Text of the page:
Background: Saccharomyces cerevisiae (baker's yeast) has great potential as a whole-cell biocatalyst for multistep synthesis of various organic molecules. To date, however, few examples exist in the literature of the successful biosynthetic production of chemical compounds, in yeast, that do not exist in nature. Considering that more than 30% of all drugs on the market are purely chemical compounds, often produced by harsh synthetic chemistry or with very low yields, novel and environmentally sound production routes are highly desirable. Here, we explore the biosynthetic production of enantiomeric precursors of the anti-tuberculosis and anti-epilepsy drugs ethambutol, brivaracetam, and levetiracetam. To this end, we have generated heterologous biosynthetic pathways leading to the production of (S)-2-aminobutyric acid (ABA) and (S)-2-aminobutanol in baker's yeast.
Results: We first designed a two-step heterologous pathway, starting with the endogenous amino acid L-threonine and leading to the production of enantiopure (S)-2-aminobutyric acid. The combination of Bacillus subtilis threonine deaminase and a mutated Escherichia coli glutamate dehydrogenase resulted in the intracellular accumulation of 0.40 mg/L of (S)-2-aminobutyric acid. The combination of a threonine deaminase from Solanum lycopersicum (tomato) with two copies of mutated glutamate dehydrogenase from E. coli resulted in the accumulation of comparable amounts of (S)-2-aminobutyric acid. Additional L-threonine feeding elevated (S)-2-aminobutyric acid production to more than 1.70 mg/L. Removing feedback inhibition of aspartate kinase HOM3, an enzyme involved in threonine biosynthesis in yeast, elevated (S)-2-aminobutyric acid biosynthesis to above 0.49 mg/L in cultures not receiving additional L-threonine. We ultimately extended the pathway from (S)-2-aminobutyric acid to (S)-2-aminobutanol by introducing two reductases and a phosphopantetheinyl transferase. The engineered strains produced up to 1.10 mg/L (S)-2-aminobutanol.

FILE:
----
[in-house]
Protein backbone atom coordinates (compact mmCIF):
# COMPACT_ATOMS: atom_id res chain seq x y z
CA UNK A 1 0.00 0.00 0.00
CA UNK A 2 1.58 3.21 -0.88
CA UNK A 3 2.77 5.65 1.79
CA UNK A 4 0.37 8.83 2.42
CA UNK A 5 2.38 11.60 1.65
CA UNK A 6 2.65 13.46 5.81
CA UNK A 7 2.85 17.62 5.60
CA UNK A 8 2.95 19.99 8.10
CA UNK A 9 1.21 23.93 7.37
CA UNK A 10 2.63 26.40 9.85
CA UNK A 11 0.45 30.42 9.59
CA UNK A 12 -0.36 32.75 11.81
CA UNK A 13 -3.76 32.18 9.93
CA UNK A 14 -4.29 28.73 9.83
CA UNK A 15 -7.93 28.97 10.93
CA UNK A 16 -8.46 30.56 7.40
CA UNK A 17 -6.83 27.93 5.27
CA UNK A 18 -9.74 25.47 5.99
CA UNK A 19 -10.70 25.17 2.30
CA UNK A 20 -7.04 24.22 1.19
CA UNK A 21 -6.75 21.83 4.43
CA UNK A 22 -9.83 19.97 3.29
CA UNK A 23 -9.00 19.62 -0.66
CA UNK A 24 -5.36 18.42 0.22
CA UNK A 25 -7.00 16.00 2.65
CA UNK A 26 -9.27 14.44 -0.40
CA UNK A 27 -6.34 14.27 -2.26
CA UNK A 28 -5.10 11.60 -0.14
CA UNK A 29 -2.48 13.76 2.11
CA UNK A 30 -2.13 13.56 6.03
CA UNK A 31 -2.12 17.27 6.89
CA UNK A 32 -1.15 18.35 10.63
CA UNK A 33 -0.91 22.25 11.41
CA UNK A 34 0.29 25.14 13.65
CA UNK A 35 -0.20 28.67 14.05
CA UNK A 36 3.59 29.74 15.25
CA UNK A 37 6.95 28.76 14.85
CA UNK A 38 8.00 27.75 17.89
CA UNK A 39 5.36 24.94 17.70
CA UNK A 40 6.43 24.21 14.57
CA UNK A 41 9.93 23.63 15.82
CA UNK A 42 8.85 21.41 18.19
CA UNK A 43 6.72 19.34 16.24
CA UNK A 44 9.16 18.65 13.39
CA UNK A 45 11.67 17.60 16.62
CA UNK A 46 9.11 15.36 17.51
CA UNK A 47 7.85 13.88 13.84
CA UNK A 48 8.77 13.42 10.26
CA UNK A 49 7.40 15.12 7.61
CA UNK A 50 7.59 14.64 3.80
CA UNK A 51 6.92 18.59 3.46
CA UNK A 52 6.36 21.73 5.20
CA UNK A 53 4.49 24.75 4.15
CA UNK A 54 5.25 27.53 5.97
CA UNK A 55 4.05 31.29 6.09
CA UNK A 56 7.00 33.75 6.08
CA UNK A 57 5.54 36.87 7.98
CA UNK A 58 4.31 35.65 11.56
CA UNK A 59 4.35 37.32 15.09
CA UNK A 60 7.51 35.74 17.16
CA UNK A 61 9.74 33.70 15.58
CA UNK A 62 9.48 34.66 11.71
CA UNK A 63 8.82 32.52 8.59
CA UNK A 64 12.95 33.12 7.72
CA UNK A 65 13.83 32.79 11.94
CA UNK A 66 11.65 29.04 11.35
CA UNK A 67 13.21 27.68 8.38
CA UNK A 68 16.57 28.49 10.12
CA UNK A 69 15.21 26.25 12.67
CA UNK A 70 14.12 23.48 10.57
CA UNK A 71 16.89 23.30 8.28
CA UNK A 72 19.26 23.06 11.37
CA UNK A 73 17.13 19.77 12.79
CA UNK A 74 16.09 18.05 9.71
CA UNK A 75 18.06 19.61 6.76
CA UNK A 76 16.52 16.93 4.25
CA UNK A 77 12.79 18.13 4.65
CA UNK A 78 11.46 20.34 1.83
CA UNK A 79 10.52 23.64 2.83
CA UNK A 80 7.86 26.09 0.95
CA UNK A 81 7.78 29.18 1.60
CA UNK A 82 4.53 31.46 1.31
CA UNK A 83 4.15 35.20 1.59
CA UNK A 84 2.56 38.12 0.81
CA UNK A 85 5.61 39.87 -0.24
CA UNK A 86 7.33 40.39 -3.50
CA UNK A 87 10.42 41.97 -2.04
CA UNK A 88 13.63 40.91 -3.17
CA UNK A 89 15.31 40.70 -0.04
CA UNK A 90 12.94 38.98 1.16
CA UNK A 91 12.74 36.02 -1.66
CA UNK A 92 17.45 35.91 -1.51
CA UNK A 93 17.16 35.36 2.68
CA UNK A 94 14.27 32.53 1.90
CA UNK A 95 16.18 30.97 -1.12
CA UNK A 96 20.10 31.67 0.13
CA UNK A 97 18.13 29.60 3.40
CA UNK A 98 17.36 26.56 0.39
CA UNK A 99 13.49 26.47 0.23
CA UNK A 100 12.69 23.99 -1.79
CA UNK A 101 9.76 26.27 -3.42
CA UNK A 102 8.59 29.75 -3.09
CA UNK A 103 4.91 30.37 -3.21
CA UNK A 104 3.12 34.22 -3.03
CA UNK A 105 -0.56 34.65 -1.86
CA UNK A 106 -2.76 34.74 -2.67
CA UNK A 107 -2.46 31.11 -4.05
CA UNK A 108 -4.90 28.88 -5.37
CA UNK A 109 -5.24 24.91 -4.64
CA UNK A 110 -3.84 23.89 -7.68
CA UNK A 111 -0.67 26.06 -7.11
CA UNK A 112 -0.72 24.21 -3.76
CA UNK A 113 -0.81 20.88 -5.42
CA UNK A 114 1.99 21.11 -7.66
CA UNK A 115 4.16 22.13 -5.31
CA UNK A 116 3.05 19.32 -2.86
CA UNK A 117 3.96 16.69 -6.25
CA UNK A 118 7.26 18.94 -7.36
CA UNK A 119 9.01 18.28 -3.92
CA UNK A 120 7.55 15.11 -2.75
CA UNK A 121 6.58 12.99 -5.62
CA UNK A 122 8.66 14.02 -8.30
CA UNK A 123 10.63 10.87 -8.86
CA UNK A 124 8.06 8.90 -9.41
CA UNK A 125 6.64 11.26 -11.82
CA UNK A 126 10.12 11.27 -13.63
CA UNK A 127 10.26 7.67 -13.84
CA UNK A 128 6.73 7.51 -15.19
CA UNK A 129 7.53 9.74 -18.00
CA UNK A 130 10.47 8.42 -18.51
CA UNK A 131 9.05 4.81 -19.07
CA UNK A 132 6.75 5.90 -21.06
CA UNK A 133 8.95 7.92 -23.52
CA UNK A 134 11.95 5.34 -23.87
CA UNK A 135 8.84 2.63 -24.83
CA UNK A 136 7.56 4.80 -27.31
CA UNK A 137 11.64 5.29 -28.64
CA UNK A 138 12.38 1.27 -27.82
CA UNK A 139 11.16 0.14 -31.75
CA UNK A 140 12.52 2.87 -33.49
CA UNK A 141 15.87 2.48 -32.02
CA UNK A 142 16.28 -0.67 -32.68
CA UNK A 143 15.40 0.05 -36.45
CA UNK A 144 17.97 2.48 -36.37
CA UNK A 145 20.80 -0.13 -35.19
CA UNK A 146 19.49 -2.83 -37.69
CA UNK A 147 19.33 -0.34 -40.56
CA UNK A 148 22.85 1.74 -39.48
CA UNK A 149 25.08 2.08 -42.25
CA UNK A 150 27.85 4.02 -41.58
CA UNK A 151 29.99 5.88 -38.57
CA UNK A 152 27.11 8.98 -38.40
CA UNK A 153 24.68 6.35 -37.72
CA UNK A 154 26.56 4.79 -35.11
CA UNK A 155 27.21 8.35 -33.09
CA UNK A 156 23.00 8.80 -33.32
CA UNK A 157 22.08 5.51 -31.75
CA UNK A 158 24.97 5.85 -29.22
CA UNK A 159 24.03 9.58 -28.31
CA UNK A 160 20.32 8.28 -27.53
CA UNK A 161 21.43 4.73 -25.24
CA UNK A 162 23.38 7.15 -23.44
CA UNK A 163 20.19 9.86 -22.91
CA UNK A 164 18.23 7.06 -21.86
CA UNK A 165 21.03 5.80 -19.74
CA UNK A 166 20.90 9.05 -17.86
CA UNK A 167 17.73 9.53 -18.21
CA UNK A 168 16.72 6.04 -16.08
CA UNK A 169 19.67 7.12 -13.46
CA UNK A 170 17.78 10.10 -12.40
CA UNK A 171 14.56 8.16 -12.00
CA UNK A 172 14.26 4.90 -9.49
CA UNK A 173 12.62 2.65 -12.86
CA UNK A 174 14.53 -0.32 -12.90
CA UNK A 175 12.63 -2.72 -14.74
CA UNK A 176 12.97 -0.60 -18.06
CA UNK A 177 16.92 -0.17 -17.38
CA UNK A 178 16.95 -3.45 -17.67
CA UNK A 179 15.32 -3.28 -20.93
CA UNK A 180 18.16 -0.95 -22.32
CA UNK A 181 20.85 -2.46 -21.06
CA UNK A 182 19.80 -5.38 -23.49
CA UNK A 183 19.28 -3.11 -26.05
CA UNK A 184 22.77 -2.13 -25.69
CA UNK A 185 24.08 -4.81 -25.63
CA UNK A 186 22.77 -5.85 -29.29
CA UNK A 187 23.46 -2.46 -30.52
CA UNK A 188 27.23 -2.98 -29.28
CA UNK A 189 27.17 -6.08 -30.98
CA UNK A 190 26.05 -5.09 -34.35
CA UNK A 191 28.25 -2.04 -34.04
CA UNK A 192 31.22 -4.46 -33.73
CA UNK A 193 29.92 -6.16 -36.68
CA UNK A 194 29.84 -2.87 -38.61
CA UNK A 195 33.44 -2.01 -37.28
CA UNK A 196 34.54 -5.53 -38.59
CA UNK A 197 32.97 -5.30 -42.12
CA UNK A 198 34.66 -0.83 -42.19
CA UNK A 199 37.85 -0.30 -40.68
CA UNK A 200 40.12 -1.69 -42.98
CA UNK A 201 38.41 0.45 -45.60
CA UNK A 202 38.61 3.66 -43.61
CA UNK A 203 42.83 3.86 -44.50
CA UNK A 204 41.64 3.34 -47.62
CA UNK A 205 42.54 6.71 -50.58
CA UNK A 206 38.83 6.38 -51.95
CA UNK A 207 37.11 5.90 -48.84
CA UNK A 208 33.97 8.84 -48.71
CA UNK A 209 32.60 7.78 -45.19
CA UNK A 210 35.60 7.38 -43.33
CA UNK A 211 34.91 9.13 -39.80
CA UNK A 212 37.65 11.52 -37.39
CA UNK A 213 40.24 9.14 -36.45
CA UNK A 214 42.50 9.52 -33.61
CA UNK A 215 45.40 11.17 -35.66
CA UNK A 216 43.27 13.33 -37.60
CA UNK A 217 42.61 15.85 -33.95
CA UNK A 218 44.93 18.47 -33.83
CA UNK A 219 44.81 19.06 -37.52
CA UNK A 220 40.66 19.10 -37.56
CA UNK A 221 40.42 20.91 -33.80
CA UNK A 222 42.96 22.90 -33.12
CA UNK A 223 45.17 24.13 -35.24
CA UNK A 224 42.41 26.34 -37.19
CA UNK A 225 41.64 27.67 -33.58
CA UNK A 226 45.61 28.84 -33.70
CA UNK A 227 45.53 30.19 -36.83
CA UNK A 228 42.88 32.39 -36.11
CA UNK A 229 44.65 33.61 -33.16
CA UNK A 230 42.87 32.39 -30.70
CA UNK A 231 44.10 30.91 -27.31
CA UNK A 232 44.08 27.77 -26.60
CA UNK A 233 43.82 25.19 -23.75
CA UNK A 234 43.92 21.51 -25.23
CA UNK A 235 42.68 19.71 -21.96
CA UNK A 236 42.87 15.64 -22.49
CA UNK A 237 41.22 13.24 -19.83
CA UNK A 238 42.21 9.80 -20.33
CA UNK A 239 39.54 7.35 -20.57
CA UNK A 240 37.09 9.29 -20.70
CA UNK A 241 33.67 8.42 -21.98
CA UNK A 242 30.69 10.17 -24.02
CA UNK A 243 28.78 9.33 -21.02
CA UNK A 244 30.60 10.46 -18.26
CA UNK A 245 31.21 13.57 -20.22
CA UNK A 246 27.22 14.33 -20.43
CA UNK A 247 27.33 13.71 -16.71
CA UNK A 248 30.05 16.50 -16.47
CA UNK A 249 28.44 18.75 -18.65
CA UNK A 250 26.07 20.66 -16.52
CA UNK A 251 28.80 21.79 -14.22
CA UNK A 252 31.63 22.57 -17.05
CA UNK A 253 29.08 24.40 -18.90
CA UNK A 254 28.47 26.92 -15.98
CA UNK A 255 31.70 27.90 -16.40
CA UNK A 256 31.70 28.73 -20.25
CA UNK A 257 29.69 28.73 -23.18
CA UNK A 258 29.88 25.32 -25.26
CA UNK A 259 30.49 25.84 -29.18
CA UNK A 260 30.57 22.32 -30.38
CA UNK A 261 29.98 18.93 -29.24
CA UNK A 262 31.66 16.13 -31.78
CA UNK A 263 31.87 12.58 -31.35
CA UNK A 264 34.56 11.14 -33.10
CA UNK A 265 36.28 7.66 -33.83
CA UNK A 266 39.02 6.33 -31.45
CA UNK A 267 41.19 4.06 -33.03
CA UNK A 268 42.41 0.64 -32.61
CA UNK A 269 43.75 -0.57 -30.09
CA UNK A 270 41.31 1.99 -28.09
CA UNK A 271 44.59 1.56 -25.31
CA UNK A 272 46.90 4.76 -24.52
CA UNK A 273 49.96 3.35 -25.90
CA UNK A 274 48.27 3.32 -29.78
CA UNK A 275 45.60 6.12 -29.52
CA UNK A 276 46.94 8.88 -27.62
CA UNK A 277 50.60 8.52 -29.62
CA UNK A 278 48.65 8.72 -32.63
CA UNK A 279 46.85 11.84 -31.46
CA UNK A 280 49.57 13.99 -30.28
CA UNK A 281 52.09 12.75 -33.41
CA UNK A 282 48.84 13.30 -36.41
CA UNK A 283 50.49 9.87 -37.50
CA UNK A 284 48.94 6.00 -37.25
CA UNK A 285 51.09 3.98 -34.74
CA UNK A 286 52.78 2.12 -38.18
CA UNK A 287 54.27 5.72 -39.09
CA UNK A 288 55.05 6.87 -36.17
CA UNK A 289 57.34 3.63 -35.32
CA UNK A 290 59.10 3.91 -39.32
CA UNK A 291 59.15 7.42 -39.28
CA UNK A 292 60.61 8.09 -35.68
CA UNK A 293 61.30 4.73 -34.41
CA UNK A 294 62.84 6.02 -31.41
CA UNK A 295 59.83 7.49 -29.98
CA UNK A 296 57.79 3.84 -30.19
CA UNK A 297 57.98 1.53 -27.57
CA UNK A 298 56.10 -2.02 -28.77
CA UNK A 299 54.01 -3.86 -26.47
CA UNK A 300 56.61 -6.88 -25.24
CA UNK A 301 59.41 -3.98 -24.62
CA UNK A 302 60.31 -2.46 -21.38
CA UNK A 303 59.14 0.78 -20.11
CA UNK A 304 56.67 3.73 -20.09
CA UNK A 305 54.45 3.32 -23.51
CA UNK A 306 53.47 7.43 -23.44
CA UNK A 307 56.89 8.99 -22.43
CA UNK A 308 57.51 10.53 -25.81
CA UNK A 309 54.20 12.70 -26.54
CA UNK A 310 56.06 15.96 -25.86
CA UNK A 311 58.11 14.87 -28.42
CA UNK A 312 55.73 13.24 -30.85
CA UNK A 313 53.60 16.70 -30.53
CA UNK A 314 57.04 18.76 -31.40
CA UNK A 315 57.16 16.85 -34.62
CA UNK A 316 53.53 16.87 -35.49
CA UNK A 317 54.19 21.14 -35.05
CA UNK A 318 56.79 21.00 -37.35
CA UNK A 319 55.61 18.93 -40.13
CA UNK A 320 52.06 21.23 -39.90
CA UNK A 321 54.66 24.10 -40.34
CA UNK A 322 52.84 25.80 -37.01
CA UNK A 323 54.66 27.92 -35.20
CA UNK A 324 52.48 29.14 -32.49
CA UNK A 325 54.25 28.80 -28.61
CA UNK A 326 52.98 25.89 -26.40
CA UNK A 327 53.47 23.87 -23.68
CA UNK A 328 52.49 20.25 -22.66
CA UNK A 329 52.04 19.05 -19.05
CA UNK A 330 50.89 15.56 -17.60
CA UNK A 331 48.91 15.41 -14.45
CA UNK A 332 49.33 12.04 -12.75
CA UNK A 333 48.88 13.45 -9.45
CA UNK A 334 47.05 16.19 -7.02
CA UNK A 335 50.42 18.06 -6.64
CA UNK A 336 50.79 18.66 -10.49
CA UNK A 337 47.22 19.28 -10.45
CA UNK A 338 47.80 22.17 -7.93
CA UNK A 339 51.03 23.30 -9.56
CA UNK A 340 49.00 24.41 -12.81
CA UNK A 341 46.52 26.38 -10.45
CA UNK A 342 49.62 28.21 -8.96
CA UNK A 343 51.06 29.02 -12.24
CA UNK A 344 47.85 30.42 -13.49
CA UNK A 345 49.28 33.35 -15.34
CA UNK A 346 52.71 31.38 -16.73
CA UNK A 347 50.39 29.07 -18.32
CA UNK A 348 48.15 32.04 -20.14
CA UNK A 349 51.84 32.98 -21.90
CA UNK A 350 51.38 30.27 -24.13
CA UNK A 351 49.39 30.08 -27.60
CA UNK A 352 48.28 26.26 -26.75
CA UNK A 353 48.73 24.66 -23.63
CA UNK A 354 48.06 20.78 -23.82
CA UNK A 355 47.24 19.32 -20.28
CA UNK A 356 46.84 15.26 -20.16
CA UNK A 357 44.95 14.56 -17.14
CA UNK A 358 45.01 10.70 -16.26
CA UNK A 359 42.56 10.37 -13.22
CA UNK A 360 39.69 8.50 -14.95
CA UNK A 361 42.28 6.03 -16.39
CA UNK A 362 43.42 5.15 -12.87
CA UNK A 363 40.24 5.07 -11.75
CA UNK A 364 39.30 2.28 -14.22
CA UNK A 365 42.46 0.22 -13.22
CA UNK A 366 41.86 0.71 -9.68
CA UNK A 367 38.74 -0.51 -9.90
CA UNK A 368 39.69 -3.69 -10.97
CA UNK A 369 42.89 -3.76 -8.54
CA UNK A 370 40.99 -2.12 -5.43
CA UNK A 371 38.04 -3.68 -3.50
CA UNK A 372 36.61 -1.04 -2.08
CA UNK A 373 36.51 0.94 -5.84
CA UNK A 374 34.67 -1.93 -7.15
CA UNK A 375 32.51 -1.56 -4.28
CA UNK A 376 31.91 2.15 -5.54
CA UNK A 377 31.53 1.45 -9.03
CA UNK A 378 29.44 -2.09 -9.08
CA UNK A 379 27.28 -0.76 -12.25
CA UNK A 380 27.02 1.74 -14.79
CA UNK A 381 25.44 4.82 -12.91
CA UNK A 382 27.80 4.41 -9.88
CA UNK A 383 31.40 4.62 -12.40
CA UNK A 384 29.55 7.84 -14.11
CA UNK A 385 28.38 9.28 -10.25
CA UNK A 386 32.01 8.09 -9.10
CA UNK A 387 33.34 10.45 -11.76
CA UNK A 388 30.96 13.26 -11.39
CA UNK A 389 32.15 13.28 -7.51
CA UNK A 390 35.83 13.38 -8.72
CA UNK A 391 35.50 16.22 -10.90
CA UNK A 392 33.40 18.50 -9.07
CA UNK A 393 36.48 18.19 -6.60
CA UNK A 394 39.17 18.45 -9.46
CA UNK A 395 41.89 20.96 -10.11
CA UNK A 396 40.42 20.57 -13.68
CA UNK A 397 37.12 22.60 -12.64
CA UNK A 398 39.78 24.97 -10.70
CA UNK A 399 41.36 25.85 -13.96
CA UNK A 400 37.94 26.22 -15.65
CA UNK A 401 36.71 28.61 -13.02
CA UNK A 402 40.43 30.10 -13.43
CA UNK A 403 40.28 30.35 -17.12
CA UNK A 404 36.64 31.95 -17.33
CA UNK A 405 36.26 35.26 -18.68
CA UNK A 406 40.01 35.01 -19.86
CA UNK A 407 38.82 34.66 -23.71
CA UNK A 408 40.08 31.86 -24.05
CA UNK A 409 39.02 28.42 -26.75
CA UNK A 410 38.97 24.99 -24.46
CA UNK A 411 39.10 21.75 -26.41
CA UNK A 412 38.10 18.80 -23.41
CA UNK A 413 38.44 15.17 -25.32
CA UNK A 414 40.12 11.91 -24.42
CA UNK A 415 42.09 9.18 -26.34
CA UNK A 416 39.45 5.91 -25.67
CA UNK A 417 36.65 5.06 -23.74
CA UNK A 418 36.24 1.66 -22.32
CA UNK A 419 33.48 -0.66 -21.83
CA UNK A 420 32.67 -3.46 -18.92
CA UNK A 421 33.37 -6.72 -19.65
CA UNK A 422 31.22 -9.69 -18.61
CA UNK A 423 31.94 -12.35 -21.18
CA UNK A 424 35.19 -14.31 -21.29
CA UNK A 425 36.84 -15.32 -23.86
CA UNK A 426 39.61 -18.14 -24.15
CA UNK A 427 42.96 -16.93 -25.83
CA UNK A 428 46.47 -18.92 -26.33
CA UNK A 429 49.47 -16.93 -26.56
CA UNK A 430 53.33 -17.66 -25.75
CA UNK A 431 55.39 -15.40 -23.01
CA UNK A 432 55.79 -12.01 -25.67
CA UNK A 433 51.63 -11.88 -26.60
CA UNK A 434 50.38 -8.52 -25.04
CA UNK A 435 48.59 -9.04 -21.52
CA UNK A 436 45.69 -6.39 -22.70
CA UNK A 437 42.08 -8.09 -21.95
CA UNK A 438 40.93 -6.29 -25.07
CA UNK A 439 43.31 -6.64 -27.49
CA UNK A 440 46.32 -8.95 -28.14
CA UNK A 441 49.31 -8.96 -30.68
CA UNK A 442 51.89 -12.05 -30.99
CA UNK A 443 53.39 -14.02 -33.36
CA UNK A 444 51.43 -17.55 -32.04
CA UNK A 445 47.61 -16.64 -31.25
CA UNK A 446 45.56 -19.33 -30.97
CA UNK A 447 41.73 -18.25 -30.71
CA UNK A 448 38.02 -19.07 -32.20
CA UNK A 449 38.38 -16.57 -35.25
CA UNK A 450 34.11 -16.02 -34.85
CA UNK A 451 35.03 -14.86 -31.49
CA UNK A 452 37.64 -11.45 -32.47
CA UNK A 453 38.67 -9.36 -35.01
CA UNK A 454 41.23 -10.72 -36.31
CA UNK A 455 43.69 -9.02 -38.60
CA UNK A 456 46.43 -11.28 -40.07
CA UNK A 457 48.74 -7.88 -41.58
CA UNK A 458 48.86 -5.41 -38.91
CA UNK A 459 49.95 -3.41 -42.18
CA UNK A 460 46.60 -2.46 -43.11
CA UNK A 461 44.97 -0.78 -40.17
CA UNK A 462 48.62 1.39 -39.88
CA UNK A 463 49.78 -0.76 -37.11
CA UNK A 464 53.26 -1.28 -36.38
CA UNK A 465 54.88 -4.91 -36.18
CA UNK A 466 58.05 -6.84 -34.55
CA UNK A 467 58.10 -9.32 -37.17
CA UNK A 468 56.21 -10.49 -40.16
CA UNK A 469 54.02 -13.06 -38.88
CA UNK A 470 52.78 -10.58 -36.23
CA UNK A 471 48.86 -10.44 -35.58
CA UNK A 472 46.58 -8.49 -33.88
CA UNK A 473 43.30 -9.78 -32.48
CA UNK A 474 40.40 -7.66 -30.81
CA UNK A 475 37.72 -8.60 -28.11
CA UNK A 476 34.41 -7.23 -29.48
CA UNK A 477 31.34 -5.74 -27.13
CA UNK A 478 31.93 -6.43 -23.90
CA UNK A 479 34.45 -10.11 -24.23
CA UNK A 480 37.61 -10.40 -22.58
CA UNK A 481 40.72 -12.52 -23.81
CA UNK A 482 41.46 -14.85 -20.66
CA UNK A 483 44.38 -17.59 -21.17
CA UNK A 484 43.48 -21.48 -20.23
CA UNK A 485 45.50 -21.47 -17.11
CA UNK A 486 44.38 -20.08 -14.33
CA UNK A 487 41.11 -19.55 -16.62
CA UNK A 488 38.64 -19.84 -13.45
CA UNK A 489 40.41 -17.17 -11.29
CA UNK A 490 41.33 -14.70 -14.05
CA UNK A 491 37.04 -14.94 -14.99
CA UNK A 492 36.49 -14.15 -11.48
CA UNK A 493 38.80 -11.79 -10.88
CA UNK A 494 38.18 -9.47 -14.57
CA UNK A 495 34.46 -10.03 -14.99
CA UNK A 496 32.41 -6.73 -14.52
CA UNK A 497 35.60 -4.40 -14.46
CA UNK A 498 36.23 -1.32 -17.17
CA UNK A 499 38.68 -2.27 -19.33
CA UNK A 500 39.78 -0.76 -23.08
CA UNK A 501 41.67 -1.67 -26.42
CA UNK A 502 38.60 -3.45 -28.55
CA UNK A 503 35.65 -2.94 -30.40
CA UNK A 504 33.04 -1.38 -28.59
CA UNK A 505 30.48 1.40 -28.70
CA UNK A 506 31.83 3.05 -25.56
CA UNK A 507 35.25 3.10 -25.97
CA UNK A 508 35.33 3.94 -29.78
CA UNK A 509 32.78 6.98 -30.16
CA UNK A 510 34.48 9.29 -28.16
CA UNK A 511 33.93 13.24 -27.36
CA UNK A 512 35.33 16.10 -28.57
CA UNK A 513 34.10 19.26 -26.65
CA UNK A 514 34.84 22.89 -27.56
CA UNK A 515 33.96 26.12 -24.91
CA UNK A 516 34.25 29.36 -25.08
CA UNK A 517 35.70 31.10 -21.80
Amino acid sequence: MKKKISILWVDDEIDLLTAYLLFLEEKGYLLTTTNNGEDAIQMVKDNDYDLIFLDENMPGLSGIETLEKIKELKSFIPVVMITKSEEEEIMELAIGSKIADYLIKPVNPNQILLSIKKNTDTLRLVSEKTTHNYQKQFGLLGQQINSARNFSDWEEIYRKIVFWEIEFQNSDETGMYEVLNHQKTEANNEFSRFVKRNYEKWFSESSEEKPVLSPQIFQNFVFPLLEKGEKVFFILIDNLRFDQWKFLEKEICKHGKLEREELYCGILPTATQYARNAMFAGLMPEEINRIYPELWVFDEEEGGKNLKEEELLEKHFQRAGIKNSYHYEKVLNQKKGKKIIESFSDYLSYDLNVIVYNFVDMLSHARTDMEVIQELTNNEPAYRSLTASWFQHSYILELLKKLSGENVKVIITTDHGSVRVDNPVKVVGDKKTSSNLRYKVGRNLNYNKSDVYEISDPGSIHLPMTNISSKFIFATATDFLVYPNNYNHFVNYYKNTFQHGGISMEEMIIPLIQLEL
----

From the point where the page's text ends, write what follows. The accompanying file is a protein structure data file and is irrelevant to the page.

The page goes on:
Conclusions: Our results demonstrate the biosynthesis of (S)-2-aminobutyric acid and (S)-2-aminobutanol in yeast. To our knowledge this is the first time that the purely synthetic compound (S)-2-aminobutanol has been produced in vivo. This work paves the way to greener and more sustainable production of chemical entities hitherto inaccessible to synthetic biology.
Keywords: (S)-2-Aminobutanol; (S)-2-Aminobutyric acid; 2-Ketobutyric acid; Carboxylic acid reductase; Ethambutol; L-Homoalanine; L-Threonine; Metabolic engineering.